Old/dead Pawn Vintage Navajo Stamped Sterling Concho Belt C. 80's / 353 Gr
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Old/dead Pawn Vintage Navajo Stamped Sterling Concho Belt C. 80's / 353 Gr :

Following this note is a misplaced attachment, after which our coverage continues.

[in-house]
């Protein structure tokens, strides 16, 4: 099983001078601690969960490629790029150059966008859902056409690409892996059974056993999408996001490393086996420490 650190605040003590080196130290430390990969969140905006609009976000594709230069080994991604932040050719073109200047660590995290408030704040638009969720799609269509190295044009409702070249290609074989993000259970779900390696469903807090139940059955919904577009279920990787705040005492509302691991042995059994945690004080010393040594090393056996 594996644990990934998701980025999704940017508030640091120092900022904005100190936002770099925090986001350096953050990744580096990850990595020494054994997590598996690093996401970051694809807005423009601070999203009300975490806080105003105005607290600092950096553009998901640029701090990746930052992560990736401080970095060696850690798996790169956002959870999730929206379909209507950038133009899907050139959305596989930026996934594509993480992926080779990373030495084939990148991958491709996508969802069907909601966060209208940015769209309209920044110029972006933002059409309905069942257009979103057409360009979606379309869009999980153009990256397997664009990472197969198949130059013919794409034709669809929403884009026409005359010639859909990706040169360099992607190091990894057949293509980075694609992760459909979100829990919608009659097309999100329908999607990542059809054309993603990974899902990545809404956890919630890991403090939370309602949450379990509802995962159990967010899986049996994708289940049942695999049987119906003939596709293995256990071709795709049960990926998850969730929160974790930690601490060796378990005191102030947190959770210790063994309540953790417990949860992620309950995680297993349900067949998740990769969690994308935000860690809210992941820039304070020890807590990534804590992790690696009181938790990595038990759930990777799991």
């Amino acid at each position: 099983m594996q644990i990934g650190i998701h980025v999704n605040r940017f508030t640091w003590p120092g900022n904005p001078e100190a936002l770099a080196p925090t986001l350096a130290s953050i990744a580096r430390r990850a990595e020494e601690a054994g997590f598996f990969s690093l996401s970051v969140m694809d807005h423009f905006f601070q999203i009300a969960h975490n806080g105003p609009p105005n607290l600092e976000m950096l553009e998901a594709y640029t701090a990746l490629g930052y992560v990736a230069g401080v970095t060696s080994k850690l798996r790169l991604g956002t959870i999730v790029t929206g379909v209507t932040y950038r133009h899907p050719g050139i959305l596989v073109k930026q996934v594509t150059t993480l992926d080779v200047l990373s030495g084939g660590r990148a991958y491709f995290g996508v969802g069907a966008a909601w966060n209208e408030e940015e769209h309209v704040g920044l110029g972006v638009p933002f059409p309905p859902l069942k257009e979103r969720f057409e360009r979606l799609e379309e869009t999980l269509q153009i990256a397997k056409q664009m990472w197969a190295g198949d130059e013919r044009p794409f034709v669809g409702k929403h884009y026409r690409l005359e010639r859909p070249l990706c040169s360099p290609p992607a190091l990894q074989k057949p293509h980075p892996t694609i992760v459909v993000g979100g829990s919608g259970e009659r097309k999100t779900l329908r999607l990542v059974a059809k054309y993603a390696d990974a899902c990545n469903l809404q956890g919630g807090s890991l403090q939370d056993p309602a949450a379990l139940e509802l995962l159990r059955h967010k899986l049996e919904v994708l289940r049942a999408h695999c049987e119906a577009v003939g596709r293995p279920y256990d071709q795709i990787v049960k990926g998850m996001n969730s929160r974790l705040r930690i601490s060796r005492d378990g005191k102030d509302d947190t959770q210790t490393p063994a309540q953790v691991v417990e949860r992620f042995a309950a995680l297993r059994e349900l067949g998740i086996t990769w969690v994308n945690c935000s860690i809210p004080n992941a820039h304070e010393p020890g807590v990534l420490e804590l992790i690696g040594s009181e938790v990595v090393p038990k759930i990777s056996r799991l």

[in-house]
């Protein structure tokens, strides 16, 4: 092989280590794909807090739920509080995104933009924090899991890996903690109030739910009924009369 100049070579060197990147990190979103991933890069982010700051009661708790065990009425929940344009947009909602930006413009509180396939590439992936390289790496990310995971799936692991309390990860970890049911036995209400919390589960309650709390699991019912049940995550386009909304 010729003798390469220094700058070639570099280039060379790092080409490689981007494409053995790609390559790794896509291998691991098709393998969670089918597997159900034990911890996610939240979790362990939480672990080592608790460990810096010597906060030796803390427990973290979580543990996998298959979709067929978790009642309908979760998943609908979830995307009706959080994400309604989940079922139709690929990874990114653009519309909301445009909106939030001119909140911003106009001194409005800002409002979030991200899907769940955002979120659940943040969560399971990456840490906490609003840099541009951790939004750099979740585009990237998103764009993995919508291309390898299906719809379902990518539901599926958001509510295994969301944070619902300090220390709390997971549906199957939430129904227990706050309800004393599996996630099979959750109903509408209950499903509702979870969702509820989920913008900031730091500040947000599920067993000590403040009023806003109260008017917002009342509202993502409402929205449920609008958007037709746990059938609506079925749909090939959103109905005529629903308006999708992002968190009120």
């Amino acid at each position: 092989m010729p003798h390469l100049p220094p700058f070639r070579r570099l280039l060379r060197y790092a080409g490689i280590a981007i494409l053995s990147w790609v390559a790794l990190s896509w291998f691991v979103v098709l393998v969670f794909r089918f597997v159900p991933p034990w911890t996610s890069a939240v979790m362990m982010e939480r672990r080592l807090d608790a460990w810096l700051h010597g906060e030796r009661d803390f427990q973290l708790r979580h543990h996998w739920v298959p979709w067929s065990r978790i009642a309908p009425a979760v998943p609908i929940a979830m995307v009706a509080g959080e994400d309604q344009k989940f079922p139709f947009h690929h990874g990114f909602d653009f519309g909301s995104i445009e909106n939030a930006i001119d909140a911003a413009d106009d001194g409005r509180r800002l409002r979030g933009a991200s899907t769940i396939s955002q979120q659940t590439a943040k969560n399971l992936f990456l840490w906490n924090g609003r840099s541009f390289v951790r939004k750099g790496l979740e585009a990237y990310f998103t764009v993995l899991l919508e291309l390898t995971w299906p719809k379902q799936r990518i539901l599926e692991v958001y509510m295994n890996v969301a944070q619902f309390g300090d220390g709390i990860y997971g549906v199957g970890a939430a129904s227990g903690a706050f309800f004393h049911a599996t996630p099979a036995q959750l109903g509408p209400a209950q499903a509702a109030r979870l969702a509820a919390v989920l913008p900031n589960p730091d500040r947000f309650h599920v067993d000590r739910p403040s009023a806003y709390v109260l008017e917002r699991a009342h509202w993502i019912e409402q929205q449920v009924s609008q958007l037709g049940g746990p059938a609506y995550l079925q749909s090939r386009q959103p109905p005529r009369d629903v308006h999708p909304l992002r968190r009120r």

ALL OUR NATIVE AMERICAN JEWELRY WAS ACQUIRED AT PAWN SHOPS IN THE TRADING CENTERS OF THE AMERICAN SOUTHWEST. IT IS TRUE "OLD" OR "DEAD" PAWN. ALL OUR TURQUOISE & CORAL IS NATURAL AND AUTHENTIC - NO COMPOSITE, NO BLOCK ////// All 10 (ten) pieces that comprise this sterling silver Navajo concho belt are in excellent vintage condition. The hand stamping is particularly good. The piece is signed "Carson B.", the mark of Navajo smith Carson Blackgoat. There is also a mark of "Sterling". All the conchos have copper loops, as they should. Each of the 9 (nine) conchos measure 2 (two) and 1/2 by 2 (two) and 7/8 inches. The buckle measures 2 (two) and 1/2 by 3 (three) and 3/8 inches. The total weight including the leather is 353 grams (three hundred fifty three). The leather belt measures 3/4 of an inch wide and 44 (forty four) inches long. A very good, striking sterling silver Navajo concho belt with first rate hand stamping. Payment due within 3 (three) days of the close of the sale. Paypal ONLY. Please study the photographs, read the description and offer carefully, no refunds in part or in whole. No returns. Free shipping. Free insurance on items over $300.00. We welcome International offers. We provide USPS International First Class shipping anywhere in the world for $7.50. GOOD LUCK !!!!!!!! WE'VE RECEIVED MANY QUESTIONS ABOUT "OLD" & "DEAD" PAWN AND TURQUOISE AND WILL INCLUDE THE FOLLOWING INFORMATION WITH EACH sale: As used in the pawn trade, the terms "old" or dead" pawn have absolutely nothing to do with the age or vintage of any particular item. A pawn item goes "dead" or becomes "old" when the person who pawned the item does not pay off their loan on the item in the stated amount of time mandated by state law. At the point the item goes dead it becomes the property of the pawnbroker, who then usually offers it for sale to the public. Native American jewelry can be and is pawned in any and all vintages including brand new for a variety of reasons. We feel there are three types of turquoise you should concern yourself with. The first is BLOCK, which is simply dyed, colored plastic. It's found in fake Native American jewelry usually but not exclusively manufactured these days in Asia. The subject of type number two, COMPOSITE, is much more complex. Composite is made by taking the remnants of the natural turquoise cutting process, the small pieces and powder, and then mixing these remnants with epoxy at high temperature. The result is uniform in color and can be cut and polished to any shape just as natural stones. The majority of the trade in composite turquoise Native American sterling silver jewelry is not meant to be deceptive. One large aspect of the trade is the fact that stones of uniform color are preferred by probably the majority of Navajo and Zuni women and girls. There are other economic factors as well. There is a large, legitimate trade in this type of turquoise jewelry in the Southwest. Very attractive and expensive jewelry is created with composite. Very unattractive and cheap as well. For obvious economic reasons, the pawn shops of the Southwest are well stocked with jewelry pieces set with composite turquoise. It's a matter of taste and value. For reasons of clarity, we don't deal in composite turquoise or coral. NATURAL turquoise is, of course, self-explanatory. It's interesting to note that almost all turquoise set in Native American jewelry in the modern era is coated with a shellac-like substance. Most uncoated blue turquoise will turn green over time. This coating is simply to preserve the color of the stones and to a degree protect the turquoise. Many of us have at least seen photographs of multi-stoned Native bracelets from the earlier 1900's where the stones were all shades of blue and green. Many of the bracelets of that age were uncoated. DATING JEWELRY : Native American jewelry makers in large numbers started signing their jewelry pieces in the 1970's, although there are many pieces created in the 70's and later that are unsigned.